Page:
I think a lot of people aren’t sure about the pathways into contemporary dance. Contemporary dance has so many levels and different ways work is developed and performed; you have contemporary dance that is earthy and freelance based, contemporary dance as done in Classical companies, project work and even companies labelled ballet companies that are actually contemporary companies. So the Prix was trying to provide the dancers with a broader spectrum of what’s available.
Who are you? What do you want? What are the pathways? How do you present yourself to get work? So apart from working with a whole range of different styles the dancers also received information about how to progress forward.
It’s a big vision that you have for the Brisbane International Contemporary Dance Prix?
[laughs with slight embarrassment] Louise - Yeah. It’s a vision to educate and inspire, but not only for the dancers, but also for the teachers and the choreographers and the Directors who came to connect and share with each other. And the overall energy of this long term, is to hopefully inspire people and to continue to build audiences for contemporary dance.
Do you feel that contemporary dance struggles for an audience?
Louise – I think so. I think most companies would tell you that.
Why do you think they struggle?
Louise – I think it’s partly up to choreographers not to forget that we’re also part of the entertainment industry. I think, [At this point Louise pauses, working harder to choose her words carefully, almost pitching into each word one at a time, as though picking through a hundred previous conversations to source the best way of articulating her next thoughts. It comes across as a key point of conflict for her, something that perhaps isn’t fully resolved in her own mind] we, also need to create work that inspires and … entertains – that’s the key word for it I suppose – audiences. And I sometimes think that contemporary dance doesn’t hold that level of interest or entertainment.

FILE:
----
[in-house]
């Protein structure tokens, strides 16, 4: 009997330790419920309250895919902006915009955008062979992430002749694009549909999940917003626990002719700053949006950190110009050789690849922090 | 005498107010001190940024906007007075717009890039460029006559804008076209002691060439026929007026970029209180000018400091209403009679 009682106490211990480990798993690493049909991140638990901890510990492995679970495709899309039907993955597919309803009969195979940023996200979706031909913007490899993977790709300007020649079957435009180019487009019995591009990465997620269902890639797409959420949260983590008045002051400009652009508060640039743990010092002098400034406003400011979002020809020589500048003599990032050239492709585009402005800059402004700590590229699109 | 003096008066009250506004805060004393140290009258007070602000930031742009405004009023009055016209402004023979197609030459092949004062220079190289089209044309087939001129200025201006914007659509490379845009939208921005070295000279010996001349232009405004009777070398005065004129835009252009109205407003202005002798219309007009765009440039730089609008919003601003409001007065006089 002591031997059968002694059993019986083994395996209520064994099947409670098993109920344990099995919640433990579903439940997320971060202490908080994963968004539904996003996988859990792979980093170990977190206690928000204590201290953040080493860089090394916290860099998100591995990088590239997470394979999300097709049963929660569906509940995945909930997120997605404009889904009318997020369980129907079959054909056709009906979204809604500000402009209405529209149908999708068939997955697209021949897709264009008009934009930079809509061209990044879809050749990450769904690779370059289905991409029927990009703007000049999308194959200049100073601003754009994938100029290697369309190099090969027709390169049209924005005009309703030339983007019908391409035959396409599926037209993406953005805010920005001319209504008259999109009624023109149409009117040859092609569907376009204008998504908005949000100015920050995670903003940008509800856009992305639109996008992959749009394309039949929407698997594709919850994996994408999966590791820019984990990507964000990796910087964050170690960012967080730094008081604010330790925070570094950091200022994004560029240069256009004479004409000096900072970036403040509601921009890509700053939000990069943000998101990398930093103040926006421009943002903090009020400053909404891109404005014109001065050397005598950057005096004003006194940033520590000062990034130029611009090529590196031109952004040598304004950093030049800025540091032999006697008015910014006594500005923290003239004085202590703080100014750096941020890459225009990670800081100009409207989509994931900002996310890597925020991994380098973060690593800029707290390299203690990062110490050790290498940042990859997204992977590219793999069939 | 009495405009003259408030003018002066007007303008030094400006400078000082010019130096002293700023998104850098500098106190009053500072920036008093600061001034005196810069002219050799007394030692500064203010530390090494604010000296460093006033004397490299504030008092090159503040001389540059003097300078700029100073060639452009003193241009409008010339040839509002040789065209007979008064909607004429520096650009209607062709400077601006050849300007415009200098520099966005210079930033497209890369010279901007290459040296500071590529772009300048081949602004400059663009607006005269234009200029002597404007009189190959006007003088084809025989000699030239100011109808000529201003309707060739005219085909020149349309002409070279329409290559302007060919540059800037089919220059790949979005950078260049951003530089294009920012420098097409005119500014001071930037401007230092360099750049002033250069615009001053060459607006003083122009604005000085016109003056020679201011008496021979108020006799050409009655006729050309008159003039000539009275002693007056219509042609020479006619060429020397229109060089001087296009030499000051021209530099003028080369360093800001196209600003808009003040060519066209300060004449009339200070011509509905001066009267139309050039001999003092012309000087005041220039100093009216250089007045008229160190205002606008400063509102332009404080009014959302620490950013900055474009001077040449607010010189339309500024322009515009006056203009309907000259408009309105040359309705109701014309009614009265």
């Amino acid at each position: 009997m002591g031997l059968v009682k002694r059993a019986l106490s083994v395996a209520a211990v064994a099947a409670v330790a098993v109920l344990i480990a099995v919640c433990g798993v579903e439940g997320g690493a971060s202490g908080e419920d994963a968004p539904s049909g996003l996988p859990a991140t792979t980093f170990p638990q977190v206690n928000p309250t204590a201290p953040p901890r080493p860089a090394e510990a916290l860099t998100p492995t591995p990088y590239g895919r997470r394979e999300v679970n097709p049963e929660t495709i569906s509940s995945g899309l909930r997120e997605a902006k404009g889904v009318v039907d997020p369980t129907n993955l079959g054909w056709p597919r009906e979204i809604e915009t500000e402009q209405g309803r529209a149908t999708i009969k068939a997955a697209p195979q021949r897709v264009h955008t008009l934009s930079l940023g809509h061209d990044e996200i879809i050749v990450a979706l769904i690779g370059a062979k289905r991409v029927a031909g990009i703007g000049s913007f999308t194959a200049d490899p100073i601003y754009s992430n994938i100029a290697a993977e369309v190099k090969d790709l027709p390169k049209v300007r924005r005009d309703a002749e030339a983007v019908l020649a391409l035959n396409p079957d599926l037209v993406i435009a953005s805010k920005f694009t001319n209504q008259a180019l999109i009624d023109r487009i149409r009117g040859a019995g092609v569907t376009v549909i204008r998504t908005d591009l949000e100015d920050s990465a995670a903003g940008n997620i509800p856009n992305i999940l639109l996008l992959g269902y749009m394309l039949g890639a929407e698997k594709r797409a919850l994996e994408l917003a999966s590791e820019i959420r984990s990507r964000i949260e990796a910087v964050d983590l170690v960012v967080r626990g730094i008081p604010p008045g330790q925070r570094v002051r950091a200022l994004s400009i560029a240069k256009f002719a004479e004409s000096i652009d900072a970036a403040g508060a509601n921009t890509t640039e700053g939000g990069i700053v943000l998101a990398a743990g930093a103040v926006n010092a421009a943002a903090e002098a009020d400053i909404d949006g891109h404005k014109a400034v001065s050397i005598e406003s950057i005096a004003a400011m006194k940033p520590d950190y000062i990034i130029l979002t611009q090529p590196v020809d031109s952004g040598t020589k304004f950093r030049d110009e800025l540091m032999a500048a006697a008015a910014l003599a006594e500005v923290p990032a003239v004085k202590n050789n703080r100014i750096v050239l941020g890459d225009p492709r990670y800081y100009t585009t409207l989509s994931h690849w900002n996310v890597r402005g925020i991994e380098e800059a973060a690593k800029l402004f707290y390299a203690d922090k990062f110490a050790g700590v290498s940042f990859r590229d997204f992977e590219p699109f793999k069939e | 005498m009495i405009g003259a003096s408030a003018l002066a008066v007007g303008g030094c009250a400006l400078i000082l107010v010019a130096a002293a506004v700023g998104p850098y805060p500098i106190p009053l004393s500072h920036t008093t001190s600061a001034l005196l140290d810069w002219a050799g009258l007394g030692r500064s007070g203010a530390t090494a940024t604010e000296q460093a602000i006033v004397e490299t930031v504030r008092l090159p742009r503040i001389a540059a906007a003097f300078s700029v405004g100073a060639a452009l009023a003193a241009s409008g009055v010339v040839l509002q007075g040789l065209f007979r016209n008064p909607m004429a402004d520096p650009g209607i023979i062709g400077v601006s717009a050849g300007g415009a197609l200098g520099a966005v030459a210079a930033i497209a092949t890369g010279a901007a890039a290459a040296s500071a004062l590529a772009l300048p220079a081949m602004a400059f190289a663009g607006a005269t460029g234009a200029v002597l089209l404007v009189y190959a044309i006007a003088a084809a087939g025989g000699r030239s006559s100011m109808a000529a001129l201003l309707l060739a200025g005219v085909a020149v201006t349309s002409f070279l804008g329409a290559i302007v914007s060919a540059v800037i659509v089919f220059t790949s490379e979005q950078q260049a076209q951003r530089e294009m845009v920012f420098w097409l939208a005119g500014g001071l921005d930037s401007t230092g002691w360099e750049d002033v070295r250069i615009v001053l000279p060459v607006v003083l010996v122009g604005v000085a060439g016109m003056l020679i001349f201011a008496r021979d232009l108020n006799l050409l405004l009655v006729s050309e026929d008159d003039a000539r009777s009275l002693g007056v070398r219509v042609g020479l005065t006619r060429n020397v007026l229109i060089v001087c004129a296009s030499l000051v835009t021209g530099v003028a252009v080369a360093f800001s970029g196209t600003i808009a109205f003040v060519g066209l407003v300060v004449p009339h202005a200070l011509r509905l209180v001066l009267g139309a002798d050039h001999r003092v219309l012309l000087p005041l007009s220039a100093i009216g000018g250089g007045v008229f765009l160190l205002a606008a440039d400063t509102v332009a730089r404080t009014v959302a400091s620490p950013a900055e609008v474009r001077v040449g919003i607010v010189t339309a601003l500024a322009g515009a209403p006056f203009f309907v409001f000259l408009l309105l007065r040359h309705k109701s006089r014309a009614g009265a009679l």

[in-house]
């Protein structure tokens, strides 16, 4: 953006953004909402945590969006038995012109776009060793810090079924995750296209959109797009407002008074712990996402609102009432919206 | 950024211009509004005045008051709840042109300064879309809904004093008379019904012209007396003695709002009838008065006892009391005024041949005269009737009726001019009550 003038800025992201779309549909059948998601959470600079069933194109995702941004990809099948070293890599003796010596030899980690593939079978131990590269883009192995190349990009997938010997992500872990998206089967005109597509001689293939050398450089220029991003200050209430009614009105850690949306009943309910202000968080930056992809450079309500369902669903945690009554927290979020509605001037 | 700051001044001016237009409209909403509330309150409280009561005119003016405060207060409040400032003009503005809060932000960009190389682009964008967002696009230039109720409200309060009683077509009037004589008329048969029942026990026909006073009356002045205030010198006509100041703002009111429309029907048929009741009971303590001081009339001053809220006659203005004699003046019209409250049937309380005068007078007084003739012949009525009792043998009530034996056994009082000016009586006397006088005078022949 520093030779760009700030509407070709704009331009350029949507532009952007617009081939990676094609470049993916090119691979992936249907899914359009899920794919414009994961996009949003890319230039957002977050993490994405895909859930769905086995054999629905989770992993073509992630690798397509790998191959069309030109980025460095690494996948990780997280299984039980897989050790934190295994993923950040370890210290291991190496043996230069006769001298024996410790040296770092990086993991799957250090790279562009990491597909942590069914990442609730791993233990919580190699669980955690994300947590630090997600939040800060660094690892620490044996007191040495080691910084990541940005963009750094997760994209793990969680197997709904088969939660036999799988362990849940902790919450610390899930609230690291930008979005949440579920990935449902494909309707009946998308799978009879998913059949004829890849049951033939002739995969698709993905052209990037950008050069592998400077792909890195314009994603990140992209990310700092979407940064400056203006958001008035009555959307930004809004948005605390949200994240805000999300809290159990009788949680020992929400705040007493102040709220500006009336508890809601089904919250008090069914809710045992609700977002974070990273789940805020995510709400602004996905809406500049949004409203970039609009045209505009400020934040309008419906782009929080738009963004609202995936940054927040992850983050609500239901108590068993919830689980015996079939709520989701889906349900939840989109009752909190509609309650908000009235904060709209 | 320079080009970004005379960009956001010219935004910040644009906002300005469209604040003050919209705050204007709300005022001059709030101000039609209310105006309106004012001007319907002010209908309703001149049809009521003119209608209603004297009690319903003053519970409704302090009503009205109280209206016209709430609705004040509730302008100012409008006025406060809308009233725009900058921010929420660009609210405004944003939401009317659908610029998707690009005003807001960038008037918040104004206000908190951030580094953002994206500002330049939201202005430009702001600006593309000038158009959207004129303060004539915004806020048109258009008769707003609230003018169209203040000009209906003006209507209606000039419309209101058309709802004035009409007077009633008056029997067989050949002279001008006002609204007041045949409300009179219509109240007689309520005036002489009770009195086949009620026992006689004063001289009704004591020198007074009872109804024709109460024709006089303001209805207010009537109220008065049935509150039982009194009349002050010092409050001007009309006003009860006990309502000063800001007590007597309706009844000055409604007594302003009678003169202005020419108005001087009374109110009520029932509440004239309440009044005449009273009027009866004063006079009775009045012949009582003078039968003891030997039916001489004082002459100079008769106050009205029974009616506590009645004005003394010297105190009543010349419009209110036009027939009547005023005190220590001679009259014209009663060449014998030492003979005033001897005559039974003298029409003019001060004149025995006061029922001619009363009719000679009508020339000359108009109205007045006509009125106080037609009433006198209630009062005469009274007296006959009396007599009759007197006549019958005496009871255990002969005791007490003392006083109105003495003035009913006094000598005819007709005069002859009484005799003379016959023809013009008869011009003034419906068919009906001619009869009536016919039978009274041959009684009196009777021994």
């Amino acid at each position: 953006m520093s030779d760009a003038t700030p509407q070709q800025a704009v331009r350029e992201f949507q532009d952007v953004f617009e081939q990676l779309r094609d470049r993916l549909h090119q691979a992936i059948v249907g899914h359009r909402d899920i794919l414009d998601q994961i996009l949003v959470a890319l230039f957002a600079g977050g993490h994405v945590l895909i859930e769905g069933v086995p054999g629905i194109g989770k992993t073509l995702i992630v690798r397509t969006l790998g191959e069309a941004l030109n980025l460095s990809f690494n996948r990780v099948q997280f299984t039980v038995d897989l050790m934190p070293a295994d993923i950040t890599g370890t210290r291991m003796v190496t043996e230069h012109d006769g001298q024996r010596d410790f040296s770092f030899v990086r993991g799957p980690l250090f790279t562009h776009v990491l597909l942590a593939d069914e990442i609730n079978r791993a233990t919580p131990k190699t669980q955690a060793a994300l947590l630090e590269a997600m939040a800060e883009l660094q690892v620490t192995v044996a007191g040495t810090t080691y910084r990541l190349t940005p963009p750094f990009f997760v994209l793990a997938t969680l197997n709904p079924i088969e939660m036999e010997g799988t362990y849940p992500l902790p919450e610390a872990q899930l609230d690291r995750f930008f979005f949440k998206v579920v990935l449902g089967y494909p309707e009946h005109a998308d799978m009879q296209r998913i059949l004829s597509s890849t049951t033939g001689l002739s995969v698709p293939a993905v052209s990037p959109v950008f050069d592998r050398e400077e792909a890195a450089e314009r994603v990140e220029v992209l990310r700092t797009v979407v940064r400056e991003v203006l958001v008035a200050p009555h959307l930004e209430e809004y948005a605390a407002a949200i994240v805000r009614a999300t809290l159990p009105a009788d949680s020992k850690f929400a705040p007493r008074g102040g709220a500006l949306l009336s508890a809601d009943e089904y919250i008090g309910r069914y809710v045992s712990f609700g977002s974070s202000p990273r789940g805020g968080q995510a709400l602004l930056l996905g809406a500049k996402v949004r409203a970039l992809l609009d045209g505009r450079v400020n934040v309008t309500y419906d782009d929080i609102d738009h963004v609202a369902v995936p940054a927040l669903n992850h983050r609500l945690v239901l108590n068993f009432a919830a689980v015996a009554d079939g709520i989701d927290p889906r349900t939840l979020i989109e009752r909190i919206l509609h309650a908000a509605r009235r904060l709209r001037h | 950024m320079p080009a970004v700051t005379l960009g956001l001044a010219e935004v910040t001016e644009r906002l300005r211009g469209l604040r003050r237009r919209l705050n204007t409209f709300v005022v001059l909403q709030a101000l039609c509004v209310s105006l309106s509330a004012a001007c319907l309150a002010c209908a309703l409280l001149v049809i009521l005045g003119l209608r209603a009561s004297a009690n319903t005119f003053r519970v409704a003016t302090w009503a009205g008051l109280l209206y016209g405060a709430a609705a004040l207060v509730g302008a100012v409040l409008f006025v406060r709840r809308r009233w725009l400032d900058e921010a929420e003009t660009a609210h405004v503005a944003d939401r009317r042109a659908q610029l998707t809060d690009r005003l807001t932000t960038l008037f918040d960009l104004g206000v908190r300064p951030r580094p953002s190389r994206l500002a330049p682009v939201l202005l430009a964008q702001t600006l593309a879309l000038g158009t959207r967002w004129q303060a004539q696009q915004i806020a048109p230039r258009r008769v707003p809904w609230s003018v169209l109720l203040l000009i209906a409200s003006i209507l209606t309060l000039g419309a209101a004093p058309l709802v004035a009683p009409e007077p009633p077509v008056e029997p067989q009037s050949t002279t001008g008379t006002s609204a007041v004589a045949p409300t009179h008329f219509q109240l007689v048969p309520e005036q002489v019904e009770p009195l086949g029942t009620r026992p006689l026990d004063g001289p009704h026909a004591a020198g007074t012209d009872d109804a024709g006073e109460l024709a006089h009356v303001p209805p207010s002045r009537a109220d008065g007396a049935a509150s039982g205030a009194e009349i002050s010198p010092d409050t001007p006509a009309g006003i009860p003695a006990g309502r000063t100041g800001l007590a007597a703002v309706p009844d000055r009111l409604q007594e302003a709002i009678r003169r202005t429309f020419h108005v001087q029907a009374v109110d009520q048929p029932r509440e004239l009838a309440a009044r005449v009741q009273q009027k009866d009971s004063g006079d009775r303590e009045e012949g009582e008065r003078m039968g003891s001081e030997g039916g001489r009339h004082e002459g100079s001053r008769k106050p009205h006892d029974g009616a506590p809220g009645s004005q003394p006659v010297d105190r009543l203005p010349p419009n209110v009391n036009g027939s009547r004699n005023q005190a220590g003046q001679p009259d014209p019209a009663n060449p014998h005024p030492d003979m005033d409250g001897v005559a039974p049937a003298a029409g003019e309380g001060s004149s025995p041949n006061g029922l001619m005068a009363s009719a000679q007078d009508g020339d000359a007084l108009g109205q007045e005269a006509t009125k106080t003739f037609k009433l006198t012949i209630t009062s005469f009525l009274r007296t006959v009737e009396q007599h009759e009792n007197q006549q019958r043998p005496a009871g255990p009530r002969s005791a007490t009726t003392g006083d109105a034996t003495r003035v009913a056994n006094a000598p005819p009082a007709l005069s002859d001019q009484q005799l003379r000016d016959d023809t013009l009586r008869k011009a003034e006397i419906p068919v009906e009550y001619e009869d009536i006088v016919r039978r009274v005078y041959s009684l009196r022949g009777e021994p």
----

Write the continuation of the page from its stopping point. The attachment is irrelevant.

Another word for “entertainment” in this context might simply be engagement. We want audiences to feel personally engaged and perhaps they’re not right now. Or not enough. If you’re going to put something on in the public sphere you have to have a reason for thinking the public might be engaged and interested in it, otherwise you may as well just do it for yourself.
Louise - So I think contemporary dance needs to be a little aware of that because I’d like us not always to be the poor sister to ballet. I don’t see why we have to have so many independent artists struggling all the time. I‘d really like to see a culture where great and inspiring contemporary works are being produced and the audiences are developed and engaged and the dancers can find a home and not have to continuously worry about how they’re going to pay their rent next week. I want to see it blossom.
I could unpack this part of the conversation forever, but let me segue back and ask; what do you think were the most successful elements of the BICDP?